Walsh joined BCSSW as a part-time faculty member in 1982, when he began teaching in a program focused on the interplay between mental health and the law. He was promoted to the full-time faculty in 1995 and was named director of the MSW program in 2001.

For decades, his commitment to educating students to address the world’s most pressing social problems extended beyond the walls of BC. He served as a member of the Council on Social Work Education’s Commission on Accreditation from 2010 to 2013 and from 2019 to 2022, reviewing accreditation self-study materials for BSW and MSW programs. And he served as a member of the CSWE Commission on Educational Policy from 2013 to 2019, writing the curriculum policy that the Commission on Accreditation uses to formulate accreditation standards.

Sierra Pannell

Sierra Pannell, MSW’24, gives the student address. Photo by Tim Correira.

His speech at the diploma ceremony marked a professional milestone, as he plans to retire at the end of June. 

“Tom Walsh has shaped social work education and practice over the arc of his 42 years at Boston College,” Yadama said. “He produced and helped orchestrate the faculty and staff to produce generation after generation of amazing, competent, professional social workers.”

One of those social workers is Sierra Pannell, who gave the student address.  

Pannell, MSW’24, encouraged the graduates to put thoughts of their future plans on hold to revel in their accomplishments right now. She urged her peers to tell friends and family that they’re simply “taking it all in” when they inevitably ask “What’s next?”

“Jobs, fellowships, and licensure will always be here,” said Pannell. “So for now, let’s celebrate, pat ourselves on the back, give ourselves a round of applause, and not get annoyed when a loved one tells us for the 10th time at dinner tonight that they are proud of us. Let’s celebrate knowing we have an incredible foundation that is ready to bear the weight of any hardships that are to come.”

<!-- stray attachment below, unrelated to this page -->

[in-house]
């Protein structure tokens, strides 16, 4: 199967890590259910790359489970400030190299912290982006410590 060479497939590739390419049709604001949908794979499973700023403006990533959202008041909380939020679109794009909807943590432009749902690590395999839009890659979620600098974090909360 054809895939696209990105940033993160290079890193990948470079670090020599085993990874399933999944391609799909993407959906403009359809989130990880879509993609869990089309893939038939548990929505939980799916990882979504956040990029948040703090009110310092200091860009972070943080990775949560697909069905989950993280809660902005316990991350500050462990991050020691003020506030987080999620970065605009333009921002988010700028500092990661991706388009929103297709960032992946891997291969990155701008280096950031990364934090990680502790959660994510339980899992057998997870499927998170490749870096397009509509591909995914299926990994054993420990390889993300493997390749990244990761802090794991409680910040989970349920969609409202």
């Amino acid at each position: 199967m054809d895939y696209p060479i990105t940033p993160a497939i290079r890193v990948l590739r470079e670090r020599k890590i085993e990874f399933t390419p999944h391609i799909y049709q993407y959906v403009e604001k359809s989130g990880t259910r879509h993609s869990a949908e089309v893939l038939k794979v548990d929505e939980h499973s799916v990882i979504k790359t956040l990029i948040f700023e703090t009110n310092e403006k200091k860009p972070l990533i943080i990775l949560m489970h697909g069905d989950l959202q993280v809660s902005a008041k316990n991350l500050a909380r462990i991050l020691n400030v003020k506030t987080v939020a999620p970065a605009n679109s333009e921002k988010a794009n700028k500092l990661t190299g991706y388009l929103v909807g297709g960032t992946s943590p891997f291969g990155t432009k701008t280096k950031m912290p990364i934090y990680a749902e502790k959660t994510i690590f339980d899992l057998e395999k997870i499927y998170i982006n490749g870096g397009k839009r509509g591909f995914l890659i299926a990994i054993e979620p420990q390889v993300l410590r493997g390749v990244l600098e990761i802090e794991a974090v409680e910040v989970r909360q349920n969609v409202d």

She acknowledged the graduates for persevering through challenging courses, complex assignments, and difficult conversations with clients, saying these experiences have steeled them to surmount future obstacles. 

Members of the audience cheer the graduates.

Audience members cheer on the graduates. Photo by Tim Correira.

“We have all had moments where we questioned ourselves, our abilities, or the profession altogether,” said Pannell, who graduated from the Advanced Standing MSW program, which enabled her to earn a degree in one calendar year. “At times grueling, this exploration of ourselves, I like to think, is what has led us to this moment and will support us moving forward.”

The School awarded diplomas to 275 graduates, including 271 who earned master’s degrees and four who earned doctoral degrees. Eleven students who graduated from the master’s program received named awards for their outstanding contributions in the classroom, the community, and their fields of practice.

After graduates received their diplomas, Jesuit priest and Assistant Professor Alejandro Olayo-Méndez offered a benediction in Spanish and English. 

“May the creator of this vast universe keep you safe as you go forth from this place that has nourished your mind and your spirit,” he said in part. “May the Almighty look down upon you and give you success in all your endeavors.”